County Championship to resume pre-Covid two division format in 2022

County Championship to resume pre-Covid format of two divisions from next summer – after calls to retain three-group structure from this year fell short of passing majority by just ONE vote

  • The County Championship was initially staged between three groups
  • But needing a two-thirds majority to continue format it fell short by one vote
  • The championship will once again feature two divisions format from before 2020
  • Meanwhile, the Bob Willis Trophy is set to be moved from end of season slot 

The LV= Insurance County Championship will return to two divisions in 2022 after the 18 first-class clubs rejected the ECB’s proposal for one final year of conference cricket.

A fortnight ago at a meeting at Lord’s, 11 of the county chairs backed a repeat of the three group first-class structure used during the pandemic while five voted for the divisional system and two abstained.

Crucially that left the conference plan one vote short, as such changes require a two-thirds majority to be ratified, and the numbers once again fell shy of the 12 needed at this week’s second ballot.

Warwickshire triumphed to win the County Championship in 2021 in its revised format

As a result, next summer’s 14-match competition will be split in a 10:8 ratio across the divisions, with teams placed as they would have been in 2020 had mitigating against Covid-19 not triggered a re-jigging of the modern Championship look.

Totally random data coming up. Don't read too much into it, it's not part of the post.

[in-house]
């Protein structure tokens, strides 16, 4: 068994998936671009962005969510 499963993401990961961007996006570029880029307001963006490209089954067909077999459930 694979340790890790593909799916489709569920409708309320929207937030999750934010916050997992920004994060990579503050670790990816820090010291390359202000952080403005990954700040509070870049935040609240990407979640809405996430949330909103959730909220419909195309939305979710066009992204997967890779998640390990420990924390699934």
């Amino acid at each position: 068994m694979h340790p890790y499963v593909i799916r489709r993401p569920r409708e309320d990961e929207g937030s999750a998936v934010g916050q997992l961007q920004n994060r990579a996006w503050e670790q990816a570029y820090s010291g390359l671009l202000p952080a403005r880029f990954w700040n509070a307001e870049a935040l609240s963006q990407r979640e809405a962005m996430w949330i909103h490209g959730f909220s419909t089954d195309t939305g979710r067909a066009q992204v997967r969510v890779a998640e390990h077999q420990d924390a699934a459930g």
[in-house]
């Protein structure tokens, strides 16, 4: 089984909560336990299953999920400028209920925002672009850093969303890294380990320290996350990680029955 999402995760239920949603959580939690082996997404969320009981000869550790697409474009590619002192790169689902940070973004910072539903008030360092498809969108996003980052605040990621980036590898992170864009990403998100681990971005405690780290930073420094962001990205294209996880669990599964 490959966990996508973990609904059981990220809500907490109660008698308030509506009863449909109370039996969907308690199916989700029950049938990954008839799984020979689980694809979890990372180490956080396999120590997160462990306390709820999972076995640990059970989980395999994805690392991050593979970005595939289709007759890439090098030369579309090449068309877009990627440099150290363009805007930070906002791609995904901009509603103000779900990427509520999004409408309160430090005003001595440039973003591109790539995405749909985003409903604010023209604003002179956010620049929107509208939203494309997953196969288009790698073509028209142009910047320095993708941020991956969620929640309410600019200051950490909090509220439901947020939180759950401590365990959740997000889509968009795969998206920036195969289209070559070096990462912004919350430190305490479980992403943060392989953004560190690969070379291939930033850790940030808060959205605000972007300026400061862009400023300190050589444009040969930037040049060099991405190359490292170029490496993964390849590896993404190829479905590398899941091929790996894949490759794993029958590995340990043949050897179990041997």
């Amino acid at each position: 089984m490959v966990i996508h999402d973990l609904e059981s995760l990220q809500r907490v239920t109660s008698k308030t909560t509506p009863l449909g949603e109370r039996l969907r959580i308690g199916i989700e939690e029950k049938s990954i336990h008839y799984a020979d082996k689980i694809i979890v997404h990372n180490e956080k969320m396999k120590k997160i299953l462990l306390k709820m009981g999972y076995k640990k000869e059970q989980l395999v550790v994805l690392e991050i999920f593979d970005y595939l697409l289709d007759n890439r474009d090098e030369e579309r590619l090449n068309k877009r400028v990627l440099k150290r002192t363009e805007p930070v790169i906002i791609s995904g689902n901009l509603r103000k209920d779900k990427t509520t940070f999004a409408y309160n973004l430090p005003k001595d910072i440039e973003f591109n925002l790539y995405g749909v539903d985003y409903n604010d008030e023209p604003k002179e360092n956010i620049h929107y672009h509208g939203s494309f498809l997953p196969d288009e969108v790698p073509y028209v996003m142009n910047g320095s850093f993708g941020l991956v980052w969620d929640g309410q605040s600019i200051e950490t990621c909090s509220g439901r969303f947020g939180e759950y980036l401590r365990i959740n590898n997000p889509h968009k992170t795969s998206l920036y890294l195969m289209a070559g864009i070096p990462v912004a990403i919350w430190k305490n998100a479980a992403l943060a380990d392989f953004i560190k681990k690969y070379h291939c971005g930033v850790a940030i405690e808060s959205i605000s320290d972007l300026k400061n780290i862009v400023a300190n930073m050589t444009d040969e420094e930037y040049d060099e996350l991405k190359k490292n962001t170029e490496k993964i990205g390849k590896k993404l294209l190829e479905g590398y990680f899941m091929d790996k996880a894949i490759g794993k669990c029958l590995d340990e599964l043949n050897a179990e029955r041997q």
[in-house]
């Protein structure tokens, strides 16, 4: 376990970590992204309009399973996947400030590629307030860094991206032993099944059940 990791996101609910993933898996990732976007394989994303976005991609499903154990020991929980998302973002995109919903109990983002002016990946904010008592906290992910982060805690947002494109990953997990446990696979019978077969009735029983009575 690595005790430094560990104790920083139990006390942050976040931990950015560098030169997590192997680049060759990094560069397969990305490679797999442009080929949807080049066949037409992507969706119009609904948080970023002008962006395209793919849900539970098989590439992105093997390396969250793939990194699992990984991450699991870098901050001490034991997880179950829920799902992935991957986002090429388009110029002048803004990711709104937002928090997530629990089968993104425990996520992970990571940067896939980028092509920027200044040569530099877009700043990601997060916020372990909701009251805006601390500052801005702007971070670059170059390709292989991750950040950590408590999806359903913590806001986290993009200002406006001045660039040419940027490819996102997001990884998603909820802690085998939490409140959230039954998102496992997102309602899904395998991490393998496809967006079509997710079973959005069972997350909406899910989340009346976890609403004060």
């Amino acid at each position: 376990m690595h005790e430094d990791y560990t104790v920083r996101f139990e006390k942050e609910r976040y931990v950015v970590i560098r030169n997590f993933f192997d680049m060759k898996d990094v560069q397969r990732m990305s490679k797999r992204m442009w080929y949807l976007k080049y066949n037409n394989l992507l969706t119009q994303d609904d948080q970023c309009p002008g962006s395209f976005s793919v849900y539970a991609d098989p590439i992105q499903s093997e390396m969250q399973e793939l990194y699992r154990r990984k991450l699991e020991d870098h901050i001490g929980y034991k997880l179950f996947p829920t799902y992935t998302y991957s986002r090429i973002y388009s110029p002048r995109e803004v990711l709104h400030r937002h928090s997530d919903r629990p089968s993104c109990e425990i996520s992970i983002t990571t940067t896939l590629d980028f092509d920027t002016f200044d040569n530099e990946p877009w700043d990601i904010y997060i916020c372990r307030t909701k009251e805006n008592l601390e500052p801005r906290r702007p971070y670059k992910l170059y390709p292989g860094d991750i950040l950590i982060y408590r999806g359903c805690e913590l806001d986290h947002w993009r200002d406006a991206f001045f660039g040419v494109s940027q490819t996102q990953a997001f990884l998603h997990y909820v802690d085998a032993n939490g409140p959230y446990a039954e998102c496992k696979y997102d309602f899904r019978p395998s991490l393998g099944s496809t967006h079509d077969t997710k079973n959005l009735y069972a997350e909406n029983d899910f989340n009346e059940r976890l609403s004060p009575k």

It means Lancashire, Northamptonshire and Gloucestershire, the three teams promoted in 2019, join the top flight with Nottinghamshire dropping into Division Two.

Meanwhile, the Bob Willis Trophy will be moved from its end-of-season slot in 2022, and is unlikely to feature the top two sides in the county championship after concerns that this year’s game lacked context and meaning.

They also lifted the Bob Willis Trophy which will be moved from its end of season slot in 2022

Newly crowned champions Warwickshire thrashed second-placed Lancashire by an innings and 199 runs at Lord’s in a game that finished on October 1, leaving the ECB to work out how best to continue the fixture – and the charitable benefit it brings to the Bob Willis Fund – next summer.

Any decision will be taken after discussions with the former England fast bowler’s family. 

Possibilities include a start-of-season game at Lord’s between the champion county and a team of Test hopefuls, as well as a match between the best players from the north and south of the country.

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